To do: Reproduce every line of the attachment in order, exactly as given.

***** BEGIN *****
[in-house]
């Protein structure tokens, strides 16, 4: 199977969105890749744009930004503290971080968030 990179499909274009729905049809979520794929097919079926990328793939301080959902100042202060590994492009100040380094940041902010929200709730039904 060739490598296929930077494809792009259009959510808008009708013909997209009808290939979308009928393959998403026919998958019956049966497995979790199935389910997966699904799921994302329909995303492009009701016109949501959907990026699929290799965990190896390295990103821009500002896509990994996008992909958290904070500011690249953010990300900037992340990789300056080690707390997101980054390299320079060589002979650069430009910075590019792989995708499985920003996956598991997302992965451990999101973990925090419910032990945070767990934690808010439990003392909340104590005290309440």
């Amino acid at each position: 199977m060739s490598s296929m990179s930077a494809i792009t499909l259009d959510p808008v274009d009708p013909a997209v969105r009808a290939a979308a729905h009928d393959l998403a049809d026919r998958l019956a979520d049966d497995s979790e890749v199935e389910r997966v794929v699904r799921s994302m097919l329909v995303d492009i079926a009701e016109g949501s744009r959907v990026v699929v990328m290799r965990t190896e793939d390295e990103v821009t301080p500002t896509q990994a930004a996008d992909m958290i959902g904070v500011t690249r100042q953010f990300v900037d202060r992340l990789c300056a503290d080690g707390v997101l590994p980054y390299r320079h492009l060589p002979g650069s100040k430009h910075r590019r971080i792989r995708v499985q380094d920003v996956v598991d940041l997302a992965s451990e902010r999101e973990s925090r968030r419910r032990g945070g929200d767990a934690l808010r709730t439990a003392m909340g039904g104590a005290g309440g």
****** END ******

[in-house]
């Protein structure tokens, strides 16, 4: 199977969105890749744009930004503290971080968030 990179499909274009729905049809979520794929097919079926990328793939301080959902100042202060590994492009100040380094940041902010929200709730039904 060739490598296929930077494809792009259009959510808008009708013909997209009808290939979308009928393959998403026919998958019956049966497995979790199935389910997966699904799921994302329909995303492009009701016109949501959907990026699929290799965990190896390295990103821009500002896509990994996008992909958290904070500011690249953010990300900037992340990789300056080690707390997101980054390299320079060589002979650069430009910075590019792989995708499985920003996956598991997302992965451990999101973990925090419910032990945070767990934690808010439990003392909340104590005290309440």
């Amino acid at each position: 199977m060739s490598s296929m990179s930077a494809i792009t499909l259009d959510p808008v274009d009708p013909a997209v969105r009808a290939a979308a729905h009928d393959l998403a049809d026919r998958l019956a979520d049966d497995s979790e890749v199935e389910r997966v794929v699904r799921s994302m097919l329909v995303d492009i079926a009701e016109g949501s744009r959907v990026v699929v990328m290799r965990t190896e793939d390295e990103v821009t301080p500002t896509q990994a930004a996008d992909m958290i959902g904070v500011t690249r100042q953010f990300v900037d202060r992340l990789c300056a503290d080690g707390v997101l590994p980054y390299r320079h492009l060589p002979g650069s100040k430009h910075r590019r971080i792989r995708v499985q380094d920003v996956v598991d940041l997302a992965s451990e902010r999101e973990s925090r968030r419910r032990g945070g929200d767990a934690l808010r709730t439990a003392m909340g039904g104590a005290g309440g």